The Power of Routines for Young Children

We as adults may feel bored and want a change when the same thing happens over and over again in just the same way. Young children, however, often beg for repetition—reading the same book over and over or wanting to wear the same t-shirt for a week. Repetition, in the form of routines, has many benefits for children.

Routines Can Help Children Feel Safe.

When children know what to expect from a situation, they are more able to cope with it. Routines are particularly important around times of separation such as leaving a child at a babysitter’s or tucking them in to bed at night. By always singing a song and giving a hug at bedtime, for example, a parent is teaching a child that there will always be a moment for connection at the end of a long day. If a child knows that you will say goodbye before you leave him with his sitter, he begins to learn that you will not disappear without warning, and that you will come back. This sense of predictability can decrease anxiety and help children cope with challenging situations.

Routines Can Help Children Build Independence.

When children get used to following the same set of steps over and over again, they are more able to do these steps on their own. Routines can be particularly helpful around everyday tasks such as getting ready for school in the morning or getting ready for bed at night. Parents can take advantage of the power of routines by giving their children clear steps for getting tasks done. Consider walking your child through each of the steps in brushing their teeth, for example, and then giving them a chance to repeat the steps on their own. With enough repetition, children will be able to brush their teeth completely independently, freeing you up to do other important things in the morning. Using routines in this way can help children develop a sense of mastery—and make your day go more smoothly.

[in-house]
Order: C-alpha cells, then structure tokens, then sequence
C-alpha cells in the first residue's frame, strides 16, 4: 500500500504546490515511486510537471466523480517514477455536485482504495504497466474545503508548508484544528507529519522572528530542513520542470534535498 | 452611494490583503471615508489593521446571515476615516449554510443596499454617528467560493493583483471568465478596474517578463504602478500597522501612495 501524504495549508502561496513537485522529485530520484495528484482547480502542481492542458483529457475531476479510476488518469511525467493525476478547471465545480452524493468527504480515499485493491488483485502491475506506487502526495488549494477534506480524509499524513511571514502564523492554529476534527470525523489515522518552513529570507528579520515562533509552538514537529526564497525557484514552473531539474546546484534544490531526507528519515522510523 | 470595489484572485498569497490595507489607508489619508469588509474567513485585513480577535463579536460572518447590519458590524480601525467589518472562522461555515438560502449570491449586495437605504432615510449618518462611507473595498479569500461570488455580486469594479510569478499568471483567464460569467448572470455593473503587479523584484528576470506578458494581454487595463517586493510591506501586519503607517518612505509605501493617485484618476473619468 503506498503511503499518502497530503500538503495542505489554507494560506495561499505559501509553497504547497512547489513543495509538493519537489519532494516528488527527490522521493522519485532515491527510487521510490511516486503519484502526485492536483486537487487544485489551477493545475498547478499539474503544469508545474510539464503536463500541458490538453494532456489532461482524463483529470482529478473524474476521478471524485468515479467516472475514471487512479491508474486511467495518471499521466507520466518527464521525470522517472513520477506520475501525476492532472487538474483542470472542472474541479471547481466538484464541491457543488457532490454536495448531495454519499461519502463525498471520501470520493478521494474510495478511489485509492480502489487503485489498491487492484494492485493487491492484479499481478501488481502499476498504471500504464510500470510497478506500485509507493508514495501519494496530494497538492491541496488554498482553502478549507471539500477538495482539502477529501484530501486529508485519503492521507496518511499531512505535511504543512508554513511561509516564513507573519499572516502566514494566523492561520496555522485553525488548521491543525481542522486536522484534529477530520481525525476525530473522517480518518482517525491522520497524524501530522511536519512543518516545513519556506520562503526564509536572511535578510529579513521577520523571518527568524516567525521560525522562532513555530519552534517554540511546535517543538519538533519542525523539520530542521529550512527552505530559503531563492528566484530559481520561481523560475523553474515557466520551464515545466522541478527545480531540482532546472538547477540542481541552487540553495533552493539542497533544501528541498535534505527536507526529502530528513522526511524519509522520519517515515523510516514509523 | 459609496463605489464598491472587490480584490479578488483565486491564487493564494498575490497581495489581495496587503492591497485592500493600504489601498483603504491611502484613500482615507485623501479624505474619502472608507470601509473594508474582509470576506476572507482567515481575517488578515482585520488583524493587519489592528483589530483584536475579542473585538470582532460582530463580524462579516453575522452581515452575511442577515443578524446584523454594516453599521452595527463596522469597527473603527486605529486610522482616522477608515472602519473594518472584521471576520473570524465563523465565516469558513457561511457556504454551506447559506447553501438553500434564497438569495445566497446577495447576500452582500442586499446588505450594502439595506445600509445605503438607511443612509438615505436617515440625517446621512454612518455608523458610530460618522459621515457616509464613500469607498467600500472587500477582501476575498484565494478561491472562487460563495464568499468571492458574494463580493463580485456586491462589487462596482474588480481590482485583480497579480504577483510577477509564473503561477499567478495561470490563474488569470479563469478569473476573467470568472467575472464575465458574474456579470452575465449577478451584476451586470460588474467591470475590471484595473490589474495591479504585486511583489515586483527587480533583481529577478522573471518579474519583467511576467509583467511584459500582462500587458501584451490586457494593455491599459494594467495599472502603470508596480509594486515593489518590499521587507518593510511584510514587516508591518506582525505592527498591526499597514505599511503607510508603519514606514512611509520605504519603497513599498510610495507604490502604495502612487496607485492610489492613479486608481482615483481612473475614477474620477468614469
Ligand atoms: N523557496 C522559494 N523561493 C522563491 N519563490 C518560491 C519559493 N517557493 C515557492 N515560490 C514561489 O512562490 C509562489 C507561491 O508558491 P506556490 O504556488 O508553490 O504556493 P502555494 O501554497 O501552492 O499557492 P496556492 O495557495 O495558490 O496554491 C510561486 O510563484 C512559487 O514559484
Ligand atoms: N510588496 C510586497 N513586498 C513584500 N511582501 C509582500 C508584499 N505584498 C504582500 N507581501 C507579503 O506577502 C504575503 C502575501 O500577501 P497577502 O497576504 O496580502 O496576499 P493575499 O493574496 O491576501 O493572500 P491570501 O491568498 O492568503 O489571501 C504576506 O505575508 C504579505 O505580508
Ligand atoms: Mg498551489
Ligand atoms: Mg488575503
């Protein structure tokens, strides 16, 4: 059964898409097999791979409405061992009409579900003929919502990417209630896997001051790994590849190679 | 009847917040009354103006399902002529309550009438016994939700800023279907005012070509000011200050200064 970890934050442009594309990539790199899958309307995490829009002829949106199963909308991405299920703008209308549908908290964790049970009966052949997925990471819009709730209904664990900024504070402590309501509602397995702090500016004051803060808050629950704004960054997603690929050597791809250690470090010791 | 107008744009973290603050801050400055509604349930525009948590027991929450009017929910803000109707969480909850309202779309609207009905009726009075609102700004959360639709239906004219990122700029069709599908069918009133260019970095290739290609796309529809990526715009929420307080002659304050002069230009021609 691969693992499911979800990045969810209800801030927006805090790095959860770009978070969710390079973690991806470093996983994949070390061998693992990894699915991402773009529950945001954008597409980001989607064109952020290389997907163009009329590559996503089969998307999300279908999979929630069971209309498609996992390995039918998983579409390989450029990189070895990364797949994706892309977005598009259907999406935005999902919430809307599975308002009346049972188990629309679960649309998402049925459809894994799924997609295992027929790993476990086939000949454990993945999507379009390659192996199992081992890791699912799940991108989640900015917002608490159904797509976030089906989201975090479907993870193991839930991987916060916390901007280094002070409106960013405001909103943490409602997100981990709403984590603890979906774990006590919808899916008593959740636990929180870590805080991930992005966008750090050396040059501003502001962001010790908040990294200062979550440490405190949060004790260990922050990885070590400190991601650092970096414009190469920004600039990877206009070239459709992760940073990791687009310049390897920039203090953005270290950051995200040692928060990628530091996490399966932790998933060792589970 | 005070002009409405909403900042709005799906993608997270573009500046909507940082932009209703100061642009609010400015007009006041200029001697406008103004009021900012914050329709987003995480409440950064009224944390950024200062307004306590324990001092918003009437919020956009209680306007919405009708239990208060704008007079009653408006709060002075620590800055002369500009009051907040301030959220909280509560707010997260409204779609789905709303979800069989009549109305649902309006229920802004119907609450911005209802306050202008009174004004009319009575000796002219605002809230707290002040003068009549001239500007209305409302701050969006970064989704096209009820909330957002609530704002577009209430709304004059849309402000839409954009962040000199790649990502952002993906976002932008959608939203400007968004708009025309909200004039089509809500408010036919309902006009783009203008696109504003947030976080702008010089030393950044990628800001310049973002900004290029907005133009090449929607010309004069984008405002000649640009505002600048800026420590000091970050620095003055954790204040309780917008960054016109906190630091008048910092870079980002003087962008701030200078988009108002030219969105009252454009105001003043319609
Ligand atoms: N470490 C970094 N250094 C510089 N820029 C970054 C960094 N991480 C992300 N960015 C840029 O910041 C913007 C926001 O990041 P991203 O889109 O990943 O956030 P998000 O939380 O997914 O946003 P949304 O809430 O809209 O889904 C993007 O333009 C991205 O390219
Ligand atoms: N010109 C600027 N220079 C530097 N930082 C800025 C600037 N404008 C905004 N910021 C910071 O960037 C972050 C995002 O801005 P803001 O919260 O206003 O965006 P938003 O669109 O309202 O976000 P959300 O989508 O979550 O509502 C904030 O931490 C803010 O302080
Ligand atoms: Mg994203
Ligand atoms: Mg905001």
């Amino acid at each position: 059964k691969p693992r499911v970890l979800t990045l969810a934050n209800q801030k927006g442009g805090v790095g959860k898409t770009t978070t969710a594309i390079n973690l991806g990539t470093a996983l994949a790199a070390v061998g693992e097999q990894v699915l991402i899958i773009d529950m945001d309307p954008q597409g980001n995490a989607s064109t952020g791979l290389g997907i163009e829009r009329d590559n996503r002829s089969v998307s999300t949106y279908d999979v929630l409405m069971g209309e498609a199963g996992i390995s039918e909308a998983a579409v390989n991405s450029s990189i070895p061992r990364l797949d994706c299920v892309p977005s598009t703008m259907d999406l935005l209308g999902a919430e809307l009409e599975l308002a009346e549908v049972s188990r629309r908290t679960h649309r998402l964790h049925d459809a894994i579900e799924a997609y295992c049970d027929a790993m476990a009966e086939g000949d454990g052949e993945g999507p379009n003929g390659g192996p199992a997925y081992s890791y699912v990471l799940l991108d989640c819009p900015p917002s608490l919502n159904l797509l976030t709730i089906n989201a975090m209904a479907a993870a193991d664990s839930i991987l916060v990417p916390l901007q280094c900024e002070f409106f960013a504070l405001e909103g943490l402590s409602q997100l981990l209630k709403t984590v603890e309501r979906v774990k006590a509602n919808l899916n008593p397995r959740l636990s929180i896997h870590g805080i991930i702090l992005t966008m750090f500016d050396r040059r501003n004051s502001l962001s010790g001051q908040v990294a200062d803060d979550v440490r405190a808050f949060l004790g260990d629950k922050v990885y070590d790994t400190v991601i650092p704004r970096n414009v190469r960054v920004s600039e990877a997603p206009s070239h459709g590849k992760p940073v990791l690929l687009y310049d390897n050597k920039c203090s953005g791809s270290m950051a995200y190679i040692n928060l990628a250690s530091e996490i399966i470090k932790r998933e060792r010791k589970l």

Routines Can Decrease Power Struggles.

When children have consistent and predictable routines, they are more likely to do what is expected of them. Instead of a parent needing to tell a child over and over what needs to happen next, the routine becomes a part of everyday life. It is just what we do. You can then empathize with your child’s feelings about the situation rather than battling with her. Saying something like “I know it can be hard to stop playing and clean up. I don’t always like to do that, either” can build a sense of connection and cooperation at a time that could otherwise be filled with conflict. 

Adding routines to your day can be a simple way to help your child feel safe, confident and connected.